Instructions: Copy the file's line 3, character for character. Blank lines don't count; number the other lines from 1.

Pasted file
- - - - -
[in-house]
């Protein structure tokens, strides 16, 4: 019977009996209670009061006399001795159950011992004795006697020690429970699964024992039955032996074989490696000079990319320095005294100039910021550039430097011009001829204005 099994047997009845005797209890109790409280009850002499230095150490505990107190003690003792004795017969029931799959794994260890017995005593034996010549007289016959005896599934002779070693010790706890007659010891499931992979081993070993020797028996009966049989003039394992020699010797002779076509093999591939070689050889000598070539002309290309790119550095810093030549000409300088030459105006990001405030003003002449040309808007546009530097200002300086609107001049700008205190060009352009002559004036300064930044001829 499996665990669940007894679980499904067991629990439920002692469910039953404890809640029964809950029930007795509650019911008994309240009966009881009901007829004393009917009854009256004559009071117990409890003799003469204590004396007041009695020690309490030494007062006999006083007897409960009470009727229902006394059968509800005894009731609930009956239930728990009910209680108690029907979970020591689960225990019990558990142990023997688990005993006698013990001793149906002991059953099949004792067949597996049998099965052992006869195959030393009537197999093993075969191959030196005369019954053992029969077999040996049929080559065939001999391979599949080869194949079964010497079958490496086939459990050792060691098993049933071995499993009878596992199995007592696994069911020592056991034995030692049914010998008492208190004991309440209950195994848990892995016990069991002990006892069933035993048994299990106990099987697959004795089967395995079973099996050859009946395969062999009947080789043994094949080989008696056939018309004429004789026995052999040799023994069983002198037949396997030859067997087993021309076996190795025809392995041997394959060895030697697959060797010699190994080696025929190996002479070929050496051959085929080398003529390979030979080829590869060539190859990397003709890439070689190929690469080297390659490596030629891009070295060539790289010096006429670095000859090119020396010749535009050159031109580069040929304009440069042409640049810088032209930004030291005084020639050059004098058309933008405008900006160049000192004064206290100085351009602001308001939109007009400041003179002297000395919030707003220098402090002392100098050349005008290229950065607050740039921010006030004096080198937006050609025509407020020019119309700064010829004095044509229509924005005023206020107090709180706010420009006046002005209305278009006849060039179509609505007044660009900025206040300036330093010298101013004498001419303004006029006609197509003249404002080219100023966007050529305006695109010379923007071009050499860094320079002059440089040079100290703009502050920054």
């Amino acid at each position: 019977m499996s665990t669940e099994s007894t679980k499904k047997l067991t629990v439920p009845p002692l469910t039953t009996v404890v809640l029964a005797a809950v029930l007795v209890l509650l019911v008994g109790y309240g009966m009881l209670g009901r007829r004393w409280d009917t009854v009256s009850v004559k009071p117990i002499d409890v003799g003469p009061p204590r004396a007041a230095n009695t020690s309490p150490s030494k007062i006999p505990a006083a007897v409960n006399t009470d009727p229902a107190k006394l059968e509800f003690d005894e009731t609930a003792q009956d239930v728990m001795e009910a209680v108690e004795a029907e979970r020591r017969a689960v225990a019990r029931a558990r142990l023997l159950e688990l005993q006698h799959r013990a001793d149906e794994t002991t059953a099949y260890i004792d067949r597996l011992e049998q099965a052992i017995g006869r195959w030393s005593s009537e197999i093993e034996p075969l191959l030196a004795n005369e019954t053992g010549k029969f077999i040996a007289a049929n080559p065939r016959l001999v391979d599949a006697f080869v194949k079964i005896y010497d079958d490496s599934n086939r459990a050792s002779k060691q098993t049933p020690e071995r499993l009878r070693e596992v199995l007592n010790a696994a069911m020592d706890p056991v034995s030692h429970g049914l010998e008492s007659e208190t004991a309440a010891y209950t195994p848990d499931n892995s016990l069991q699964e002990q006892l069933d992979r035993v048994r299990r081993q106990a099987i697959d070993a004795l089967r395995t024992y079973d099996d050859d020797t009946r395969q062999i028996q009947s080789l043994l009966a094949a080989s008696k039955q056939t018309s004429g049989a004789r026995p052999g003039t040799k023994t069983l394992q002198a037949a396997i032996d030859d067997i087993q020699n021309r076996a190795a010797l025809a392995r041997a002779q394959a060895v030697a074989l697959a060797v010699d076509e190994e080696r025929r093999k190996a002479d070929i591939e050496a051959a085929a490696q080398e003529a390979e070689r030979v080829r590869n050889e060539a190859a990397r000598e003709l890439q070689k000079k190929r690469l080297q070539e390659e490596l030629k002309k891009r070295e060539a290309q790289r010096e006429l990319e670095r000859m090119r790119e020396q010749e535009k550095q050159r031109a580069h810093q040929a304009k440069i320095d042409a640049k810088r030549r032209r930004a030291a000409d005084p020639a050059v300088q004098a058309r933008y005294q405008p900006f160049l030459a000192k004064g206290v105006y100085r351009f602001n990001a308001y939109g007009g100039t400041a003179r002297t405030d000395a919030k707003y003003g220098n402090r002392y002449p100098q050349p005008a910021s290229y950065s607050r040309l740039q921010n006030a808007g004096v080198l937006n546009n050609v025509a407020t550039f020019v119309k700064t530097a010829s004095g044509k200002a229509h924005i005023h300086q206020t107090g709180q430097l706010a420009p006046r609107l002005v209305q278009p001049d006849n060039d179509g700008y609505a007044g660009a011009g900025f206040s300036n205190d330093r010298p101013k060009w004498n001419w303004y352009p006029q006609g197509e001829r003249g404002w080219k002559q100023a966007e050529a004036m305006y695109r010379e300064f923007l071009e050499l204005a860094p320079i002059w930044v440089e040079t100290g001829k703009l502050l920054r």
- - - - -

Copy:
């Amino acid at each position: 019977m499996s665990t669940e099994s007894t679980k499904k047997l067991t629990v439920p009845p002692l469910t039953t009996v404890v809640l029964a005797a809950v029930l007795v209890l509650l019911v008994g109790y309240g009966m009881l209670g009901r007829r004393w409280d009917t009854v009256s009850v004559k009071p117990i002499d409890v003799g003469p009061p204590r004396a007041a230095n009695t020690s309490p150490s030494k007062i006999p505990a006083a007897v409960n006399t009470d009727p229902a107190k006394l059968e509800f003690d005894e009731t609930a003792q009956d239930v728990m001795e009910a209680v108690e004795a029907e979970r020591r017969a689960v225990a019990r029931a558990r142990l023997l159950e688990l005993q006698h799959r013990a001793d149906e794994t002991t059953a099949y260890i004792d067949r597996l011992e049998q099965a052992i017995g006869r195959w030393s005593s009537e197999i093993e034996p075969l191959l030196a004795n005369e019954t053992g010549k029969f077999i040996a007289a049929n080559p065939r016959l001999v391979d599949a006697f080869v194949k079964i005896y010497d079958d490496s599934n086939r459990a050792s002779k060691q098993t049933p020690e071995r499993l009878r070693e596992v199995l007592n010790a696994a069911m020592d706890p056991v034995s030692h429970g049914l010998e008492s007659e208190t004991a309440a010891y209950t195994p848990d499931n892995s016990l069991q699964e002990q006892l069933d992979r035993v048994r299990r081993q106990a099987i697959d070993a004795l089967r395995t024992y079973d099996d050859d020797t009946r395969q062999i028996q009947s080789l043994l009966a094949a080989s008696k039955q056939t018309s004429g049989a004789r026995p052999g003039t040799k023994t069983l394992q002198a037949a396997i032996d030859d067997i087993q020699n021309r076996a190795a010797l025809a392995r041997a002779q394959a060895v030697a074989l697959a060797v010699d076509e190994e080696r025929r093999k190996a002479d070929i591939e050496a051959a085929a490696q080398e003529a390979e070689r030979v080829r590869n050889e060539a190859a990397r000598e003709l890439q070689k000079k190929r690469l080297q070539e390659e490596l030629k002309k891009r070295e060539a290309q790289r010096e006429l990319e670095r000859m090119r790119e020396q010749e535009k550095q050159r031109a580069h810093q040929a304009k440069i320095d042409a640049k810088r030549r032209r930004a030291a000409d005084p020639a050059v300088q004098a058309r933008y005294q405008p900006f160049l030459a000192k004064g206290v105006y100085r351009f602001n990001a308001y939109g007009g100039t400041a003179r002297t405030d000395a919030k707003y003003g220098n402090r002392y002449p100098q050349p005008a910021s290229y950065s607050r040309l740039q921010n006030a808007g004096v080198l937006n546009n050609v025509a407020t550039f020019v119309k700064t530097a010829s004095g044509k200002a229509h924005i005023h300086q206020t107090g709180q430097l706010a420009p006046r609107l002005v209305q278009p001049d006849n060039d179509g700008y609505a007044g660009a011009g900025f206040s300036n205190d330093r010298p101013k060009w004498n001419w303004y352009p006029q006609g197509e001829r003249g404002w080219k002559q100023a966007e050529a004036m305006y695109r010379e300064f923007l071009e050499l204005a860094p320079i002059w930044v440089e040079t100290g001829k703009l502050l920054r």